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EuOS Coding Guidelines

By Jeffrey Fielding

August 24, 1999



I am writing these guidelines to maintain EuOS's elegance, stability, and security. Also, I'll try to design these guidelines to encourage modular code which can be re-used easily, and decrease development time.

If anyone has anything to add to this document, send it to me and I'll put it in.

Naming routines, variables, and constants

Euphoria's naming system can be very useful or very frustrating, depending on how it is used. I think the current system is very elegant as long as it is used properly.

All the routines in a program should be non-global so they don't conflict with other programs. They definitely shouldn't conflict with the global names used by the kernel. To guarantee that programs don't conflict with the kernel, make the first letter of each non-constant name capital, and constants shouldn't start with a capital. You can probably get away with a different naming scheme, since it is unlikely that you will pick the same name as a global kernel function.

But names in programs are up to the programmer. In EuOS, however, all the names should have the same format. This makes development of the OS and programs to go with it much easier, and makes the code more elegant.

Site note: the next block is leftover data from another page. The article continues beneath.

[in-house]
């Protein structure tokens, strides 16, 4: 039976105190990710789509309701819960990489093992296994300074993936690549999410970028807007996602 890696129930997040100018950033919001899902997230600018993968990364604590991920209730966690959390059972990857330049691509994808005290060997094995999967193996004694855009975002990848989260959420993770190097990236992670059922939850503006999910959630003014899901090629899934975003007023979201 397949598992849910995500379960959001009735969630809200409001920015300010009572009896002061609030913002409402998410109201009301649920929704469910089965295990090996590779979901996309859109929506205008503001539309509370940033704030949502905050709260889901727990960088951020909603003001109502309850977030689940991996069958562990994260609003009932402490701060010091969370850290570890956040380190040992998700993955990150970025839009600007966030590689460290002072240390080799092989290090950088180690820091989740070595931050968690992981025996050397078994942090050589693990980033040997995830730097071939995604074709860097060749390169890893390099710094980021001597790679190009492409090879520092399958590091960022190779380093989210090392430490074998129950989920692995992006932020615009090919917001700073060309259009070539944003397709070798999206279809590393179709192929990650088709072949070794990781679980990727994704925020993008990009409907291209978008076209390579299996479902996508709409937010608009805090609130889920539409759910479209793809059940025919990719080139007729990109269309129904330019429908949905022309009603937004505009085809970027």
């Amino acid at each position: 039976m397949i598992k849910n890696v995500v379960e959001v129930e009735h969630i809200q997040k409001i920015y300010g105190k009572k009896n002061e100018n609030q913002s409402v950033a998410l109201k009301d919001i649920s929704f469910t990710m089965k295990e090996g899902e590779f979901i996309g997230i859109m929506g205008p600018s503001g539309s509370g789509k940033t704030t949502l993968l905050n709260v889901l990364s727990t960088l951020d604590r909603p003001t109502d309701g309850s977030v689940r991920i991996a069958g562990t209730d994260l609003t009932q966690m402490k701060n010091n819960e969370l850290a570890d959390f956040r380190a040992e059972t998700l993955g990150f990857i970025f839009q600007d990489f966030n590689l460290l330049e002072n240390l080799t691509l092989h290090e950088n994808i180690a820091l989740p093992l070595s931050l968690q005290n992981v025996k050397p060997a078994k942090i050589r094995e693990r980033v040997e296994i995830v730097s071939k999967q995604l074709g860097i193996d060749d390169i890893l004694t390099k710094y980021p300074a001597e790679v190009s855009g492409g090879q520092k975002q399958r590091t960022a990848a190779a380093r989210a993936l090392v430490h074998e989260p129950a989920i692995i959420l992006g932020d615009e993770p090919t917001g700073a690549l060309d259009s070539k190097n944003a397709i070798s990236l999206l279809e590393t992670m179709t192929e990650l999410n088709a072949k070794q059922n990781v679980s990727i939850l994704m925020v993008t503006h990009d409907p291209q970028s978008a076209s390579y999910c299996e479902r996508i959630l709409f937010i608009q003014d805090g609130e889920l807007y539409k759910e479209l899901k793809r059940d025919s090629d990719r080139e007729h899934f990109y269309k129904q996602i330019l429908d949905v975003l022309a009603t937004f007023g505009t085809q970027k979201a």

All variables and routine names start with a lower case word, and any additional words follow with the first letter in uppercase, and the rest in lowercase. For example: addProgram or getTaskData. All constants are completely uppercase, with words separated by an underscore (_). For example, DRIVER or HIGH_STABILITY.

Handling Errors

All simple, recoverable errors should be announced using the generateError routine so that programs can check for errors. The routine should also return, with an error code if possible, or a default value. You should try to make it return an acceptable value that won't cause the program to crash. See how get() works - it returns an error code and a value, so programs can check the error code but won't crash if they don't.

Fatal errors should terminate the program using generateFatalError. Programs should make calls to external routines in separate routines as much as possible.

Type checking should be used internally, but routines that receive values from external programs should accept objects. This way, the system won't crash on a type check error caused by a program. Then check the type later, and generate a fatal error if it is incorrect.